ALL QUIET ON THE WESTERN FRONT

PrintE-mail Written by J. R. Southall

There are any number of clichés associated with war films – the impassioned speechifying of the teacher who’s secure in his patriotism and knows he’ll never have to fight; the raw enlistees coming to blows with a stern sergeant putting them through their training paces; the camera silently tracking through tense trenches, or swooping over explosion strewn fields of war; the battle-soft young recruit who’s just made his first kill fretting over his actions; the visit home to a house now filled with virtual strangers; the weary soul surveying of the new conscripts and barely recognising their previous self; the final poignantly framed shot as the journey we’ve followed comes to an abrupt and heart wrenching end – and many, if not most, of these began here, in Lewis Milestone’s epic adaptation of Erich Maria Remarque’s novel, telling the story of a bunch of young German men volunteering to face madness and death on the fields of France in the Great War. Spanning almost the entire conflict, All Quiet on the Western Front was the recipient of the third Outstanding Production prize at the 1930 Academy Awards, the first time ever that a film would win both the Best Picture and Best Director “Oscars”.

There is very little heroism in the story of schoolboy Paul Bäumer and the friends he enlists with, the movie instead focussing on their life among the displaced population amid the cruellest form of war. Very much the antecedent of Paths of Glory in its photography and Full Metal Jacket in its trajectory, All Quiet on the Western Front shares an ironic philosophy with Kubrick’s classics and for anyone who has yet to experience this legend of the genre, this latest release proves that in spite of its period longueurs, the film still retains a power and a modernity that makes it a much more accessible watch than many of its contemporaries. Presented here is the Library of Congress’ 21st century restoration, a 128-minute cut that is sadly the most complete we have available, in the best quality of sound and picture, a further twenty-odd minutes having been lost thanks to previous cuts.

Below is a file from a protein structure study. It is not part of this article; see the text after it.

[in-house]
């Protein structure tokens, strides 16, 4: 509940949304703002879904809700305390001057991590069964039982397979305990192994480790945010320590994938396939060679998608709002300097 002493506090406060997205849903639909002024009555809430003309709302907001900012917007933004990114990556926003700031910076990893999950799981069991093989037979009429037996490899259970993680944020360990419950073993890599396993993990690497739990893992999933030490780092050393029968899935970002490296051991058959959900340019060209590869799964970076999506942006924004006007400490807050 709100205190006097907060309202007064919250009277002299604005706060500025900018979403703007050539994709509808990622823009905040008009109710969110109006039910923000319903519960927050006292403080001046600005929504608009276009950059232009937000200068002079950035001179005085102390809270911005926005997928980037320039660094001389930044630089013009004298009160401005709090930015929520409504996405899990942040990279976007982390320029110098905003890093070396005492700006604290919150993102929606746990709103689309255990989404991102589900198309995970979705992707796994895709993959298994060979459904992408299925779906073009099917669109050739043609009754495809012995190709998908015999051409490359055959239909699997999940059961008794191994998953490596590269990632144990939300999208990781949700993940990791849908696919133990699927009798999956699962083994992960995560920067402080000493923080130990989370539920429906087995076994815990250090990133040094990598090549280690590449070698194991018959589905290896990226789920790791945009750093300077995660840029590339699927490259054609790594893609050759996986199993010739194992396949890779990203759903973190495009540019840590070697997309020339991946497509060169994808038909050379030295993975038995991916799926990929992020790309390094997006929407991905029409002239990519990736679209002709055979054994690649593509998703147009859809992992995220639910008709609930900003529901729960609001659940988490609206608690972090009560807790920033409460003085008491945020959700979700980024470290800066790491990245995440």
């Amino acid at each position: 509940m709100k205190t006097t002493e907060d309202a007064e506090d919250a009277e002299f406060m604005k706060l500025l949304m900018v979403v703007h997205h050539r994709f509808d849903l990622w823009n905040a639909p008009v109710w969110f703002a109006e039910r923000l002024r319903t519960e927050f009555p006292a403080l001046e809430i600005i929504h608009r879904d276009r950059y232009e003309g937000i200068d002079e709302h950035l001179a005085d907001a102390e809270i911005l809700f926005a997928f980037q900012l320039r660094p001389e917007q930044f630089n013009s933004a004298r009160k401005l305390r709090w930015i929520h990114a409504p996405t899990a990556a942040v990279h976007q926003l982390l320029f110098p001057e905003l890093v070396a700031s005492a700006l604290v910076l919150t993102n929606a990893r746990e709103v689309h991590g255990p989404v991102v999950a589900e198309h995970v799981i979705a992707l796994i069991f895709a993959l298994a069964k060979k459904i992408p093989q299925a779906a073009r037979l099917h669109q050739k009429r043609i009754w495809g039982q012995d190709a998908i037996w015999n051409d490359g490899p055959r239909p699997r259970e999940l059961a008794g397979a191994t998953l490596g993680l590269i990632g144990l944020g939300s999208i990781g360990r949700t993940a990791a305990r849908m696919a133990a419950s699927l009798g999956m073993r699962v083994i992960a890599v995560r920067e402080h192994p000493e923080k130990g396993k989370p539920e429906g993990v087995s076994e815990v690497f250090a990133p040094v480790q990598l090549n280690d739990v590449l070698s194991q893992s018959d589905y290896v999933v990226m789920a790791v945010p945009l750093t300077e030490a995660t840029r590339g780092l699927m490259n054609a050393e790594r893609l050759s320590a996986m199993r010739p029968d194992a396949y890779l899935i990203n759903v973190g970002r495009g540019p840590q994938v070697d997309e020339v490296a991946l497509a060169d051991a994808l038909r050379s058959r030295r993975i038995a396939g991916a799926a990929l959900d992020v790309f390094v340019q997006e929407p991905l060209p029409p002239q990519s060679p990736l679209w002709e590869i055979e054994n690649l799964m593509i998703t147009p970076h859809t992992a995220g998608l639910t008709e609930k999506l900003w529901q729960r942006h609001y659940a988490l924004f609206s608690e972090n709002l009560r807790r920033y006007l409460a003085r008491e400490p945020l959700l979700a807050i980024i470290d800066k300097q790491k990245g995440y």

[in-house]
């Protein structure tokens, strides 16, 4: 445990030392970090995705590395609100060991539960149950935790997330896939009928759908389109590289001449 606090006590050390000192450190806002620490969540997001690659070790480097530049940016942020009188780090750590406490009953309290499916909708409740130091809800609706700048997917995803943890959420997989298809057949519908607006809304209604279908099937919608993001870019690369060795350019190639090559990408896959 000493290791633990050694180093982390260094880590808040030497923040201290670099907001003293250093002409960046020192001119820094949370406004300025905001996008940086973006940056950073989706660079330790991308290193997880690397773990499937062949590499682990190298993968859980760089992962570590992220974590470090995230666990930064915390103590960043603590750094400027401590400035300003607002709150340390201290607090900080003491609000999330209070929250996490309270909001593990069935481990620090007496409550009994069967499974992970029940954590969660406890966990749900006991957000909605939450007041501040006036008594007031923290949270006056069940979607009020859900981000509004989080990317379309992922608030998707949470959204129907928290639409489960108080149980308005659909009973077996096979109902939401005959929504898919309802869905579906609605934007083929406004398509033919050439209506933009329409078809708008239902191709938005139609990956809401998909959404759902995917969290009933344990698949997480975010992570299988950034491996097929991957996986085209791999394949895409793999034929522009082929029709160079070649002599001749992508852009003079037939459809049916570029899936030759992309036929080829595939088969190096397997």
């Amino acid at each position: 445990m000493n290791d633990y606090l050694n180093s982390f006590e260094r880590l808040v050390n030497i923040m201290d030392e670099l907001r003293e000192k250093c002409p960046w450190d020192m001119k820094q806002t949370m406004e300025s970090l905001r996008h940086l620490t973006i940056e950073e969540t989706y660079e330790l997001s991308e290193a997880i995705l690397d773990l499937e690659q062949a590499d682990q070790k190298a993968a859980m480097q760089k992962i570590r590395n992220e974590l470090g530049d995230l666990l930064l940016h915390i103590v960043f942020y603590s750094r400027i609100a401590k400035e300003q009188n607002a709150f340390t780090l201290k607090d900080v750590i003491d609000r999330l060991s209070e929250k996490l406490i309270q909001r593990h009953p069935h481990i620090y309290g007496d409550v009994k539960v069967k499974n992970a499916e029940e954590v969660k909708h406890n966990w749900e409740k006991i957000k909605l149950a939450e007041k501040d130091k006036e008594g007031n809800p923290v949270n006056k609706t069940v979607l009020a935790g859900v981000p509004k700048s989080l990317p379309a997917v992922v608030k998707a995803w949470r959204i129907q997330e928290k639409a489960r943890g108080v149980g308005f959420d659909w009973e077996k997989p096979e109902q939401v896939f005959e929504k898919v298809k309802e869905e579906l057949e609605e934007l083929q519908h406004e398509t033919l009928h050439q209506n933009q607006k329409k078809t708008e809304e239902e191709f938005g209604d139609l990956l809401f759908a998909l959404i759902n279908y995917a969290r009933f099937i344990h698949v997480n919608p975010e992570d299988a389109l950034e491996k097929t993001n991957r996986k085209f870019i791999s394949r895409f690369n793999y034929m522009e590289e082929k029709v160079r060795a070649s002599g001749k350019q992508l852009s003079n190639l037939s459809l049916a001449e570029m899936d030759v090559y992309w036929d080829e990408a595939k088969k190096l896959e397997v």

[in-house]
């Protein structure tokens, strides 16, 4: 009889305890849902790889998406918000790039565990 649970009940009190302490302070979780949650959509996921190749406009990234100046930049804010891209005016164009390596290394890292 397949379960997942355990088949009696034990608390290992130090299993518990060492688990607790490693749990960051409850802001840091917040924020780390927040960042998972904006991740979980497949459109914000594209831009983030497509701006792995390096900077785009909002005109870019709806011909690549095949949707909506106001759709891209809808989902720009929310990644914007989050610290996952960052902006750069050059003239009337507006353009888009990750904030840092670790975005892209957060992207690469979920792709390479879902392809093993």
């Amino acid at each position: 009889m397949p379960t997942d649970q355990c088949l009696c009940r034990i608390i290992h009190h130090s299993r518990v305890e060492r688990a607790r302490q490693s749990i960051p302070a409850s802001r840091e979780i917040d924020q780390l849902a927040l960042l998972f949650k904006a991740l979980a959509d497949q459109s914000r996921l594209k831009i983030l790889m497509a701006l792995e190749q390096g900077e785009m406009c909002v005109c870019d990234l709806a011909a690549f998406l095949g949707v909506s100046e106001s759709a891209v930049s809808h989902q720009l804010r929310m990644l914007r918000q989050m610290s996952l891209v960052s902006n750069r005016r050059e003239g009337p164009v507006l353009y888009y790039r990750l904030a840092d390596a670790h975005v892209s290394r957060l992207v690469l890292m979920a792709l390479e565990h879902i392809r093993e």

For fans of film and students of humanity alike this is an essential purchase, a depiction of the horror that stole almost an entire generation, and a reminder that in pre-enlightened times the bodies fell in their thousands and tens of thousands, in a conflict that treated its combatants as cattle. Milestone’s film, on the other hand, introduces us to a handful of human beings who, despite Remarque’s statement that opens it “may have escaped shells”, were absolutely destroyed by a war that they could never even comprehend the reasons behind. One of cinema’s genuine greats.

ALL QUIET ON THE WESTERN FRONT (1930) / CERT: PG / DIRECTOR: LEWIS MILESTONE / SCREENPLAY: MAXWELL ANDERSON, GEORGE ABBOTT, DEL ANDREWS, C. GARDNER SULLIVAN / STARRING: LOUIS WOLHEIM, LEW AYRES, JOHN WRAY, ARNOLD LUCY, BEN ALEXANDER / RELEASE DATE: 28TH MARCH




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